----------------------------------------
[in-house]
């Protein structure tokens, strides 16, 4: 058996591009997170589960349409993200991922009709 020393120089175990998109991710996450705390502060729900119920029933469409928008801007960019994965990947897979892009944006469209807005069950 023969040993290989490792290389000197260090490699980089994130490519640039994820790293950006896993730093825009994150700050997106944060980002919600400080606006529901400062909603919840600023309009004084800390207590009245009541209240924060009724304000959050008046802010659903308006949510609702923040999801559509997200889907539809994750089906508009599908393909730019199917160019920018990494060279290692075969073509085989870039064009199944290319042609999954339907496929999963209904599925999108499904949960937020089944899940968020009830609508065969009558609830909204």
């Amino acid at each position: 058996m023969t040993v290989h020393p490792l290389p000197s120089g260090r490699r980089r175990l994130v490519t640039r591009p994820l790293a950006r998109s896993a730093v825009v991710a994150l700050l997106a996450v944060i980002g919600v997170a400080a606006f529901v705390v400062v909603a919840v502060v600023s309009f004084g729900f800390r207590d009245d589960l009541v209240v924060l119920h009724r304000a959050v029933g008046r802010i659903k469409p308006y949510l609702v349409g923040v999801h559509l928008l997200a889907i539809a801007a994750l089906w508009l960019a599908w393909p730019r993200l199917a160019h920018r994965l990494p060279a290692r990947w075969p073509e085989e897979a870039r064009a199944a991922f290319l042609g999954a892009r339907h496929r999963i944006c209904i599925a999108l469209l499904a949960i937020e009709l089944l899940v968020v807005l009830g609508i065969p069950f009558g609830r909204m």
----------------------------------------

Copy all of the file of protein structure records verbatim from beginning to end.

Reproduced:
[in-house]
């Protein structure tokens, strides 16, 4: 058996591009997170589960349409993200991922009709 020393120089175990998109991710996450705390502060729900119920029933469409928008801007960019994965990947897979892009944006469209807005069950 023969040993290989490792290389000197260090490699980089994130490519640039994820790293950006896993730093825009994150700050997106944060980002919600400080606006529901400062909603919840600023309009004084800390207590009245009541209240924060009724304000959050008046802010659903308006949510609702923040999801559509997200889907539809994750089906508009599908393909730019199917160019920018990494060279290692075969073509085989870039064009199944290319042609999954339907496929999963209904599925999108499904949960937020089944899940968020009830609508065969009558609830909204």
């Amino acid at each position: 058996m023969t040993v290989h020393p490792l290389p000197s120089g260090r490699r980089r175990l994130v490519t640039r591009p994820l790293a950006r998109s896993a730093v825009v991710a994150l700050l997106a996450v944060i980002g919600v997170a400080a606006f529901v705390v400062v909603a919840v502060v600023s309009f004084g729900f800390r207590d009245d589960l009541v209240v924060l119920h009724r304000a959050v029933g008046r802010i659903k469409p308006y949510l609702v349409g923040v999801h559509l928008l997200a889907i539809a801007a994750l089906w508009l960019a599908w393909p730019r993200l199917a160019h920018r994965l990494p060279a290692r990947w075969p073509e085989e897979a870039r064009a199944a991922f290319l042609g999954a892009r339907h496929r999963i944006c209904i599925a999108l469209l499904a949960i937020e009709l089944l899940v968020v807005l009830g609508i065969p069950f009558g609830r909204m």